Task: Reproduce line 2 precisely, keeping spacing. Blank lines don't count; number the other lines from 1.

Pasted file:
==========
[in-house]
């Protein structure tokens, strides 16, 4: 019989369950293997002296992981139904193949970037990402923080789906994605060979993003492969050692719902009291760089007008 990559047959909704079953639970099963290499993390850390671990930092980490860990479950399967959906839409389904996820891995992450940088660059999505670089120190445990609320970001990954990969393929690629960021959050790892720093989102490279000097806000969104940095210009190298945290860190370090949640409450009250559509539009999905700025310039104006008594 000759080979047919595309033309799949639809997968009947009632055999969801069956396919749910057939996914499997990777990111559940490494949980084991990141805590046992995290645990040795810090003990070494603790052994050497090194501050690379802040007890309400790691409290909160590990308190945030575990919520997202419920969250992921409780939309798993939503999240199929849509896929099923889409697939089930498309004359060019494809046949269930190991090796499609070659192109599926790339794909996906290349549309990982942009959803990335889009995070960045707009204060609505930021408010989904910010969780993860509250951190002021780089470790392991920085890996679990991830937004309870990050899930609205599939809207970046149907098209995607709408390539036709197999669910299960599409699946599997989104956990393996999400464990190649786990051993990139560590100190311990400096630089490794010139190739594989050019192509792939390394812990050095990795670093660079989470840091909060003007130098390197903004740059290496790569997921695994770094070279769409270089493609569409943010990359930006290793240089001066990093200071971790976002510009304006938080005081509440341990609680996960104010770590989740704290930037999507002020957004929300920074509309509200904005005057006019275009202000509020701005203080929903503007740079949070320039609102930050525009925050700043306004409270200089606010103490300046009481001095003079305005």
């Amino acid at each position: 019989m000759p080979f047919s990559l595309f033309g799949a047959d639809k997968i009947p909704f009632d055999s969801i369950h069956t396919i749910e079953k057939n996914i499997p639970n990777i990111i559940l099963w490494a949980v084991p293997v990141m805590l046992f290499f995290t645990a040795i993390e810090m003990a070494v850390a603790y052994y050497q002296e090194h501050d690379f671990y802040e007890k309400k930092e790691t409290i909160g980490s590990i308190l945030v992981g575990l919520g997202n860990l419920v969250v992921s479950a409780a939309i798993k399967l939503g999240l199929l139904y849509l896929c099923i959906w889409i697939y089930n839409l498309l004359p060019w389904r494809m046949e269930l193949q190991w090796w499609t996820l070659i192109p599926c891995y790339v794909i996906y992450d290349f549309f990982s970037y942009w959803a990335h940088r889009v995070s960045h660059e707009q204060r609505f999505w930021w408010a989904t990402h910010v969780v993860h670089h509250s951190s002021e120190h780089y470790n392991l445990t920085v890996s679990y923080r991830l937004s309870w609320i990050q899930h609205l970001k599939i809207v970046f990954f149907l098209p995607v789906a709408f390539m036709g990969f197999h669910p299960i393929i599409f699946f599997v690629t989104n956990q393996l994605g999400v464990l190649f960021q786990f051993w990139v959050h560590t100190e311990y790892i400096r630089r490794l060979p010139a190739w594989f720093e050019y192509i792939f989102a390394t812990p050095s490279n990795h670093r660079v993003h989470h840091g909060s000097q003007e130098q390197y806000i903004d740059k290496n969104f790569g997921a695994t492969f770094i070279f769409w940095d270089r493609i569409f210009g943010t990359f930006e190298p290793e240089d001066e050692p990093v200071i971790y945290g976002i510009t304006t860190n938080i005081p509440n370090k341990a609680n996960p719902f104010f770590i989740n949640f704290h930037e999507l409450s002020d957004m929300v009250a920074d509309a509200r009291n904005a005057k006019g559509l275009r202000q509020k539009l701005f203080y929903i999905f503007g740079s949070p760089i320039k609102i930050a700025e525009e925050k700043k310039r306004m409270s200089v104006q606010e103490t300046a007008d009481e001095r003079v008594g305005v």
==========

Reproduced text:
């Protein structure tokens, strides 16, 4: 019989369950293997002296992981139904193949970037990402923080789906994605060979993003492969050692719902009291760089007008 990559047959909704079953639970099963290499993390850390671990930092980490860990479950399967959906839409389904996820891995992450940088660059999505670089120190445990609320970001990954990969393929690629960021959050790892720093989102490279000097806000969104940095210009190298945290860190370090949640409450009250559509539009999905700025310039104006008594 000759080979047919595309033309799949639809997968009947009632055999969801069956396919749910057939996914499997990777990111559940490494949980084991990141805590046992995290645990040795810090003990070494603790052994050497090194501050690379802040007890309400790691409290909160590990308190945030575990919520997202419920969250992921409780939309798993939503999240199929849509896929099923889409697939089930498309004359060019494809046949269930190991090796499609070659192109599926790339794909996906290349549309990982942009959803990335889009995070960045707009204060609505930021408010989904910010969780993860509250951190002021780089470790392991920085890996679990991830937004309870990050899930609205599939809207970046149907098209995607709408390539036709197999669910299960599409699946599997989104956990393996999400464990190649786990051993990139560590100190311990400096630089490794010139190739594989050019192509792939390394812990050095990795670093660079989470840091909060003007130098390197903004740059290496790569997921695994770094070279769409270089493609569409943010990359930006290793240089001066990093200071971790976002510009304006938080005081509440341990609680996960104010770590989740704290930037999507002020957004929300920074509309509200904005005057006019275009202000509020701005203080929903503007740079949070320039609102930050525009925050700043306004409270200089606010103490300046009481001095003079305005």